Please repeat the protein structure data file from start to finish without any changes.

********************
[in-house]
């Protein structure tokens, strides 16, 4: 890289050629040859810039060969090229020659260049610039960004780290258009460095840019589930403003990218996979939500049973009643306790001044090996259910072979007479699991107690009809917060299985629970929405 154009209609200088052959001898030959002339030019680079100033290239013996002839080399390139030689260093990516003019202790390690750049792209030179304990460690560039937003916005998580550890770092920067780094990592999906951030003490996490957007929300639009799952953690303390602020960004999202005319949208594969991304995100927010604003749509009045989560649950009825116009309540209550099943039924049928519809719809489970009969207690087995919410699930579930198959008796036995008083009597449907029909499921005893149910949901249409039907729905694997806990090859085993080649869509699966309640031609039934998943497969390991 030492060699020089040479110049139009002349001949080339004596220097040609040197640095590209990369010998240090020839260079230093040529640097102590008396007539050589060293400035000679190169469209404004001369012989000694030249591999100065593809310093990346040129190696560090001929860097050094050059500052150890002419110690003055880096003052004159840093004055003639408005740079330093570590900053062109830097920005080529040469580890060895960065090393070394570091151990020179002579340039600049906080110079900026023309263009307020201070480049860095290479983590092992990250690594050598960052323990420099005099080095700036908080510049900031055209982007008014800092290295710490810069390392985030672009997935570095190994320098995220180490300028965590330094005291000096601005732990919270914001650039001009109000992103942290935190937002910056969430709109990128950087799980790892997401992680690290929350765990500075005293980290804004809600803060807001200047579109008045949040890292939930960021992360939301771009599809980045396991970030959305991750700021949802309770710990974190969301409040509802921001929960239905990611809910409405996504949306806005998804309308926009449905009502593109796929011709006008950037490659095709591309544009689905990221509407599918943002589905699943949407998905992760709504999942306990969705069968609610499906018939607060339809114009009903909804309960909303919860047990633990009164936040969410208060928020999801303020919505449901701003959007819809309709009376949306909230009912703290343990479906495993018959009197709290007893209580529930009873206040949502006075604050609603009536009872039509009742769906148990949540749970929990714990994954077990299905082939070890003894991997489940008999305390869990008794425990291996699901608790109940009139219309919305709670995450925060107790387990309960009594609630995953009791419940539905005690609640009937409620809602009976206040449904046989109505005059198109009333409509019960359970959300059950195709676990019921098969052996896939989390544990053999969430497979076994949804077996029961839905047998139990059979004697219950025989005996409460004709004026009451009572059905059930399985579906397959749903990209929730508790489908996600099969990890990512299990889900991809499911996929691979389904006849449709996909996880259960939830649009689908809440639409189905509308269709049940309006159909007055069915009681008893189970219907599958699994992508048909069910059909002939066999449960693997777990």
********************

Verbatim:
[in-house]
């Protein structure tokens, strides 16, 4: 890289050629040859810039060969090229020659260049610039960004780290258009460095840019589930403003990218996979939500049973009643306790001044090996259910072979007479699991107690009809917060299985629970929405 154009209609200088052959001898030959002339030019680079100033290239013996002839080399390139030689260093990516003019202790390690750049792209030179304990460690560039937003916005998580550890770092920067780094990592999906951030003490996490957007929300639009799952953690303390602020960004999202005319949208594969991304995100927010604003749509009045989560649950009825116009309540209550099943039924049928519809719809489970009969207690087995919410699930579930198959008796036995008083009597449907029909499921005893149910949901249409039907729905694997806990090859085993080649869509699966309640031609039934998943497969390991 030492060699020089040479110049139009002349001949080339004596220097040609040197640095590209990369010998240090020839260079230093040529640097102590008396007539050589060293400035000679190169469209404004001369012989000694030249591999100065593809310093990346040129190696560090001929860097050094050059500052150890002419110690003055880096003052004159840093004055003639408005740079330093570590900053062109830097920005080529040469580890060895960065090393070394570091151990020179002579340039600049906080110079900026023309263009307020201070480049860095290479983590092992990250690594050598960052323990420099005099080095700036908080510049900031055209982007008014800092290295710490810069390392985030672009997935570095190994320098995220180490300028965590330094005291000096601005732990919270914001650039001009109000992103942290935190937002910056969430709109990128950087799980790892997401992680690290929350765990500075005293980290804004809600803060807001200047579109008045949040890292939930960021992360939301771009599809980045396991970030959305991750700021949802309770710990974190969301409040509802921001929960239905990611809910409405996504949306806005998804309308926009449905009502593109796929011709006008950037490659095709591309544009689905990221509407599918943002589905699943949407998905992760709504999942306990969705069968609610499906018939607060339809114009009903909804309960909303919860047990633990009164936040969410208060928020999801303020919505449901701003959007819809309709009376949306909230009912703290343990479906495993018959009197709290007893209580529930009873206040949502006075604050609603009536009872039509009742769906148990949540749970929990714990994954077990299905082939070890003894991997489940008999305390869990008794425990291996699901608790109940009139219309919305709670995450925060107790387990309960009594609630995953009791419940539905005690609640009937409620809602009976206040449904046989109505005059198109009333409509019960359970959300059950195709676990019921098969052996896939989390544990053999969430497979076994949804077996029961839905047998139990059979004697219950025989005996409460004709004026009451009572059905059930399985579906397959749903990209929730508790489908996600099969990890990512299990889900991809499911996929691979389904006849449709996909996880259960939830649009689908809440639409189905509308269709049940309006159909007055069915009681008893189970219907599958699994992508048909069910059909002939066999449960693997777990």